Open Access Articles- Top Results for Dimethocaine


Systematic (IUPAC) name
Clinical data
94-15-5 7pxY
553-63-9 (HCl)
PubChem CID 7177
ChemSpider 6909 7pxN
Chemical data
Formula C16H26N2O2
278.39 g/mol
 14pxN (what is this?)  (verify)

Dimethocaine (larocaine) is a local anesthetic with stimulant properties that some studies have shown to be half the potency of cocaine.[1][2][3] Dimethocaine also presents strain on the cardiovascular systems,[medical citation needed] like cocaine (60%), with the potential to induce tachycardia which could be problematic for those who continuously redose. Additional reports of respiratory arrest have been noted.[medical citation needed]

When a product sold online in the UK in June 2010, advertised as dimethocaine was tested, it was found to in fact be a mixture of caffeine and lidocaine,[4] and the lack of any dopaminergic stimulant ingredient in such mixes may explain the limited recreational effects reported by many users. Other samples tested have however been shown to contain genuine dimethocaine, and one branded "bath salt" product containing primarily dimethocaine as the active ingredient, was noted to have been particularly subject to abuse by intravenous drug users in Ireland.[5]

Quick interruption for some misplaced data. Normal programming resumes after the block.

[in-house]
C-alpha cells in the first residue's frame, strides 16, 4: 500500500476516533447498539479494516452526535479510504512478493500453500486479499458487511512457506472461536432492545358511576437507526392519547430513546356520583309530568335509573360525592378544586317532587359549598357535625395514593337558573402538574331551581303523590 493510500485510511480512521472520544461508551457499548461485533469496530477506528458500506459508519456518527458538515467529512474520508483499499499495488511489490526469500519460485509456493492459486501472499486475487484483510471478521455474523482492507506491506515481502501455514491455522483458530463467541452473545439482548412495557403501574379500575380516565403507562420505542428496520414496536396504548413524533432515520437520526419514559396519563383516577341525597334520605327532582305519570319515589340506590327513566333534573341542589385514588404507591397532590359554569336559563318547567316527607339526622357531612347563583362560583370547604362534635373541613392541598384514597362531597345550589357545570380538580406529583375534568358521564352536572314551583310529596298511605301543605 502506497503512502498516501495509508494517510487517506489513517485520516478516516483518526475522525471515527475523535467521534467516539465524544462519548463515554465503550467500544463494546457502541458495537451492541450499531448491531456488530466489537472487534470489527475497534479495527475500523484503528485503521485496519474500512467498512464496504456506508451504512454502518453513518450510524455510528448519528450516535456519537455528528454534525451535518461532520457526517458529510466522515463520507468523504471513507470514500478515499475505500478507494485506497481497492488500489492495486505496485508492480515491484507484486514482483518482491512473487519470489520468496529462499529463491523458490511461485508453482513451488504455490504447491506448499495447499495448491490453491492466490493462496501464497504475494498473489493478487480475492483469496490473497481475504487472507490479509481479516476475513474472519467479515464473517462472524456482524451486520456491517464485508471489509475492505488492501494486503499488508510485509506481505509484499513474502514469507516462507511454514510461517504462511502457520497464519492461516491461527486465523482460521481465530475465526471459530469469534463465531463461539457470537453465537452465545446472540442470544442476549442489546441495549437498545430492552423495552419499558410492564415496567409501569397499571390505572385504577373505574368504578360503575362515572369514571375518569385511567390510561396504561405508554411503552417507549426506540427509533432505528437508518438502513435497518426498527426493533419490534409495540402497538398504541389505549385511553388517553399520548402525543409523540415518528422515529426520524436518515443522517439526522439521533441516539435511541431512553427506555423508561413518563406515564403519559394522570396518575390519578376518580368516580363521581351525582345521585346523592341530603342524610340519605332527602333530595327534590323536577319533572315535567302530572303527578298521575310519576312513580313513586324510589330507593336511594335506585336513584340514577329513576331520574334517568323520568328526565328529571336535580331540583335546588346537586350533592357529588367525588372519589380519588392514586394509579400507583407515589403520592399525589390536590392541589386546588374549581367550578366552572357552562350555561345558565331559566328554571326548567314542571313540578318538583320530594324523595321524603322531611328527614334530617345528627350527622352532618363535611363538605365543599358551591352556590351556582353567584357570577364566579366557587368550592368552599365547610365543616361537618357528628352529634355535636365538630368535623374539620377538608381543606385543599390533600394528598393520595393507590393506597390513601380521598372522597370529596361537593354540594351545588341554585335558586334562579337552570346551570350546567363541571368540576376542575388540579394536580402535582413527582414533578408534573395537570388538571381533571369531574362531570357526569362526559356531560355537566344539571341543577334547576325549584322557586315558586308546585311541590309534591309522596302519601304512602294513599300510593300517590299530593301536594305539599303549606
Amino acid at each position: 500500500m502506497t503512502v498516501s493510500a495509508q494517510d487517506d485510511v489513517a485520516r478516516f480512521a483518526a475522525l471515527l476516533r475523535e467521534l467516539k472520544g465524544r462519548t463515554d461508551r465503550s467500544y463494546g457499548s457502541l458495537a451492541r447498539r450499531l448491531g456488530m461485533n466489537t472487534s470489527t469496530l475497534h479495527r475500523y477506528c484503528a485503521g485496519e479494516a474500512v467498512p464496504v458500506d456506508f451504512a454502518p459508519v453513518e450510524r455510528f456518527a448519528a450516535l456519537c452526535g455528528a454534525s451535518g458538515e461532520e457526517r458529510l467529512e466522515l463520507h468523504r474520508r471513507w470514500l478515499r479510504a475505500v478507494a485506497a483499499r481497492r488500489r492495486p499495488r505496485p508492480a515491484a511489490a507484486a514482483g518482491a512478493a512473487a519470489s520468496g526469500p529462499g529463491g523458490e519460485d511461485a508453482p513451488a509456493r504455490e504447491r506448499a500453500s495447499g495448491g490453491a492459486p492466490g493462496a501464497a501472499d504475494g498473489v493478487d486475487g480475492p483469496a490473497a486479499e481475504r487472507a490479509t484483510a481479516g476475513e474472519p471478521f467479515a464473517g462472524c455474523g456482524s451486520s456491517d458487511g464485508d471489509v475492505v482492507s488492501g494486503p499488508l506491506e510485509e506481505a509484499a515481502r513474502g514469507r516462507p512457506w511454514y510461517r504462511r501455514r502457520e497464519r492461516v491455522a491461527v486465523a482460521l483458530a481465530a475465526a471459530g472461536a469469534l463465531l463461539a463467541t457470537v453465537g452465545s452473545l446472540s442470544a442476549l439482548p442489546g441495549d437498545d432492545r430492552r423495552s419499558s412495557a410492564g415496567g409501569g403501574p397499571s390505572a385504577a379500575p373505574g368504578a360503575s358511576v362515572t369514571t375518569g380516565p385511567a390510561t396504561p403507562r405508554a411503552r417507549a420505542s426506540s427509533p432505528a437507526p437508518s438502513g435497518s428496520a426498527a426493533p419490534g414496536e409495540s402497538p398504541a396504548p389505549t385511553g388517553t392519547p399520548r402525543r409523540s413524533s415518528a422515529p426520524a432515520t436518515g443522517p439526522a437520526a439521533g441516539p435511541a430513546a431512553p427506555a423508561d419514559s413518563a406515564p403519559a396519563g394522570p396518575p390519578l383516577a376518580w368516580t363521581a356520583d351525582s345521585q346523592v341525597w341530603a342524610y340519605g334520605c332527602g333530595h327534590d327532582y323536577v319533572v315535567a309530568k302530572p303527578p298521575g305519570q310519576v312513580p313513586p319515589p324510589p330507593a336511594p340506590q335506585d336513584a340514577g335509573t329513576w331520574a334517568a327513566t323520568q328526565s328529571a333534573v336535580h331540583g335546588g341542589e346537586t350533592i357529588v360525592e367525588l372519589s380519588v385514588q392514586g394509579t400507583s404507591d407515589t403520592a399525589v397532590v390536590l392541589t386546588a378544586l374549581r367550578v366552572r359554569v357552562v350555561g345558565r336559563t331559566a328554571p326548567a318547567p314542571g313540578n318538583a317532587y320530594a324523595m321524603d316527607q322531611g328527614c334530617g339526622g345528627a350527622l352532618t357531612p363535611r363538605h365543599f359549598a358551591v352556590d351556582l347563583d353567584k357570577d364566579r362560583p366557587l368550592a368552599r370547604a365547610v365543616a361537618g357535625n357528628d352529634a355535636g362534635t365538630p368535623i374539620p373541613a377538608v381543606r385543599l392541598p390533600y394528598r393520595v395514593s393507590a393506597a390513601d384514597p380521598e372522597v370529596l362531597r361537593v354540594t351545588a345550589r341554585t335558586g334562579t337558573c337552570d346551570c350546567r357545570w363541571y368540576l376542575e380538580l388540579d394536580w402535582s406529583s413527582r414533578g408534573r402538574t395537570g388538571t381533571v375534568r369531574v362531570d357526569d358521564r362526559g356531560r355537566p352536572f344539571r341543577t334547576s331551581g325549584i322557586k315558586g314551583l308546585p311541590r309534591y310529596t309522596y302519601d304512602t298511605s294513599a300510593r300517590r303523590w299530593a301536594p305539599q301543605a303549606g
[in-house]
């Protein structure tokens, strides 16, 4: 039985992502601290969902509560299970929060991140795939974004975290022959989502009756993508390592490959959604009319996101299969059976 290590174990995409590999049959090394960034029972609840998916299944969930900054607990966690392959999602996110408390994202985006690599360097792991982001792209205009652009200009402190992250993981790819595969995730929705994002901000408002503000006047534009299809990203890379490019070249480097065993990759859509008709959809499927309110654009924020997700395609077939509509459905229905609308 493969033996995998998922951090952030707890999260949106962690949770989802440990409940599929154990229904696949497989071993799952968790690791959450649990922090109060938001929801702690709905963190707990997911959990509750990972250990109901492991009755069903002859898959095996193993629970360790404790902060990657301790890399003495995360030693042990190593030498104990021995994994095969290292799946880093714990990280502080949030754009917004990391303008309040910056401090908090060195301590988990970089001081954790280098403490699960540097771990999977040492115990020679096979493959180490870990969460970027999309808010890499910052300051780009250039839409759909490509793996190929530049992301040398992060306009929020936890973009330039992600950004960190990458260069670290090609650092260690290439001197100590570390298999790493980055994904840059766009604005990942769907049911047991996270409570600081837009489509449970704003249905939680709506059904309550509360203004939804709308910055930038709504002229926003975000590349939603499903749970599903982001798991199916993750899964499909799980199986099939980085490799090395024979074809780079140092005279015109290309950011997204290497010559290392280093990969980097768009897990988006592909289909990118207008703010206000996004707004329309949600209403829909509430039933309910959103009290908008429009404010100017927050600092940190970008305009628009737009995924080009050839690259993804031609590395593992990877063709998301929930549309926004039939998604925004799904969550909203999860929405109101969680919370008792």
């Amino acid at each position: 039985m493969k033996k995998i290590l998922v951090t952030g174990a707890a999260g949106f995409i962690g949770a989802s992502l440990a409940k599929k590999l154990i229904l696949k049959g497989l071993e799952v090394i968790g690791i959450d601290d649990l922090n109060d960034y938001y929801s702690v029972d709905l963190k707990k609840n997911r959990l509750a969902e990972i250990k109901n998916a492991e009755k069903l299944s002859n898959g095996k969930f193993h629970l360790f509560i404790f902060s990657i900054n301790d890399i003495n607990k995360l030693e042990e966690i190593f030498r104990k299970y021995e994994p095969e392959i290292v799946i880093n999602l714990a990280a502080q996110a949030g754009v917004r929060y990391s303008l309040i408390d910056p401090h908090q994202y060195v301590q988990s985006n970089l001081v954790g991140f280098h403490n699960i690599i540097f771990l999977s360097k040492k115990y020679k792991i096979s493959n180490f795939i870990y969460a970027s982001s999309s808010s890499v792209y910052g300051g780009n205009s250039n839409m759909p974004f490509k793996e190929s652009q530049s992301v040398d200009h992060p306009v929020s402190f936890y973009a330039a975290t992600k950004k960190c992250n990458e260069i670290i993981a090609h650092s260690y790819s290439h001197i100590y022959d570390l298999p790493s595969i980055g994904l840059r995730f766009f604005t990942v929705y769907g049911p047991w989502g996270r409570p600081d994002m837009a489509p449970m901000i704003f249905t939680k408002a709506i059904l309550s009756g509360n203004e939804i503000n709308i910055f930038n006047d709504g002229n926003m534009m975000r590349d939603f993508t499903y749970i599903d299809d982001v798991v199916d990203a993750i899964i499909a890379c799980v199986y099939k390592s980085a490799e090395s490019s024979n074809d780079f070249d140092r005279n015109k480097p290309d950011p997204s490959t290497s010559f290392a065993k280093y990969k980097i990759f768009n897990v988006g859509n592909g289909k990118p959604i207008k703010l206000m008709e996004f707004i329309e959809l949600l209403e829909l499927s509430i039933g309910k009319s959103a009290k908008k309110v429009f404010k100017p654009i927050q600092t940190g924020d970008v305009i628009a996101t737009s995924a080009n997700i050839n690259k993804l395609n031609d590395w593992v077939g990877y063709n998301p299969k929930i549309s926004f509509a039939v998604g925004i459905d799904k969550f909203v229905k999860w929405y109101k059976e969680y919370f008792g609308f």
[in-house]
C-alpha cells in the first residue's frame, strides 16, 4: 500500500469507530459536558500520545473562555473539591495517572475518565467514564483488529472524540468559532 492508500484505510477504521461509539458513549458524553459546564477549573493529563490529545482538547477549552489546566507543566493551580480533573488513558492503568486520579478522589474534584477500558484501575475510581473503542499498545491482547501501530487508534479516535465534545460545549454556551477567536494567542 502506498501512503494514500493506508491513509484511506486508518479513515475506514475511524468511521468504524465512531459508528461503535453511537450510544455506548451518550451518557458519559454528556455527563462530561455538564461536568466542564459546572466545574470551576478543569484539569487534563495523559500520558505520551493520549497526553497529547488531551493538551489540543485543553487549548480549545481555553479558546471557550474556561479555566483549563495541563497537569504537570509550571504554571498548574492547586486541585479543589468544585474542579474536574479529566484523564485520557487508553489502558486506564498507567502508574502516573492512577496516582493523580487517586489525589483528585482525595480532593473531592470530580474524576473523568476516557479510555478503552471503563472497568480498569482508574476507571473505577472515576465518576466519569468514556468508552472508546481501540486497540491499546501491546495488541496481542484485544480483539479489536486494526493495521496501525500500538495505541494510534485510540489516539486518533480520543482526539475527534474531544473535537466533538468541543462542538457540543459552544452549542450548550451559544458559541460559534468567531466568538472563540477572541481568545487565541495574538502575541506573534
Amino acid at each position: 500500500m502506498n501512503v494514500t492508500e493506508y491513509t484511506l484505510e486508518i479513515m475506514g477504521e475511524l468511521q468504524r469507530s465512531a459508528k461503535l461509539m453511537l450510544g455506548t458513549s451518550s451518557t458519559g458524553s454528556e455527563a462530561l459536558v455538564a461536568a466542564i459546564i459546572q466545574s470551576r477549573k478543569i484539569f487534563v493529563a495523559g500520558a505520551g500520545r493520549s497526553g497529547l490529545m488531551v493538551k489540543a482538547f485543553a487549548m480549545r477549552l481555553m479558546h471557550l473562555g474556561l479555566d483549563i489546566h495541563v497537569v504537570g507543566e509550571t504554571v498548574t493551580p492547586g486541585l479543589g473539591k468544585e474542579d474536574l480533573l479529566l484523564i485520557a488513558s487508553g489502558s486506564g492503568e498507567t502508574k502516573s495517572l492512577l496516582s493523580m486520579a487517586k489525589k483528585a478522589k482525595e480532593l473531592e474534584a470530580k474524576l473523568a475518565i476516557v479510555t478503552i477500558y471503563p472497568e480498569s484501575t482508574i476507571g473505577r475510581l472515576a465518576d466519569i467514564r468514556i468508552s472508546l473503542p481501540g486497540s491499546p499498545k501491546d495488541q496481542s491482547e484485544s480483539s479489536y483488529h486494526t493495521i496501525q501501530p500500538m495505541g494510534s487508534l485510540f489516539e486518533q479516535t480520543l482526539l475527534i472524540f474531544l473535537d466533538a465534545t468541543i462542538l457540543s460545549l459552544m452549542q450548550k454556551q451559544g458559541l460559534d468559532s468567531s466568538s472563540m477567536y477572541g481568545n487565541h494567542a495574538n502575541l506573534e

See also


  1. ^ Wilcox, KM; Kimmel, HL; Lindsey, KP; Votaw, JR; Goodman, MM; Howell, LL (2005). "In vivo comparison of the reinforcing and dopamine transporter effects of local anesthetics in rhesus monkeys and rabbits." (PDF). Synapse 58 (4): 220–8. PMID 16206183. doi:10.1002/syn.20199. 
  2. ^ Woodward JJ, Compton DM, Balster RL, Martin BR (April 1995). "In vitro and in vivo effects of cocaine and selected local anesthetics on the dopamine transporter". Eur. J. Pharmacol. 277 (1): 7–13. PMID 7635175. doi:10.1016/0014-2999(95)00042-J. 
  3. ^ Rigon, AR; Takahashi, RN (1996). "Stimulant activities of dimethocaine in mice: reinforcing and anxiogenic effects.". Psychopharmacology 127 (4): 323–7. PMID 8923567. doi:10.1007/s002130050093. 
  4. ^ Brandt, S. D.; Sumnall, H. R.; Measham, F.; Cole, J. (2010). "Second generation mephedrone. The confusing case of NRG-1". BMJ 341: c3564. PMID 20605894. doi:10.1136/bmj.c3564.  edit
  5. ^ An overview of new psychoactive substances and the outlets supplying them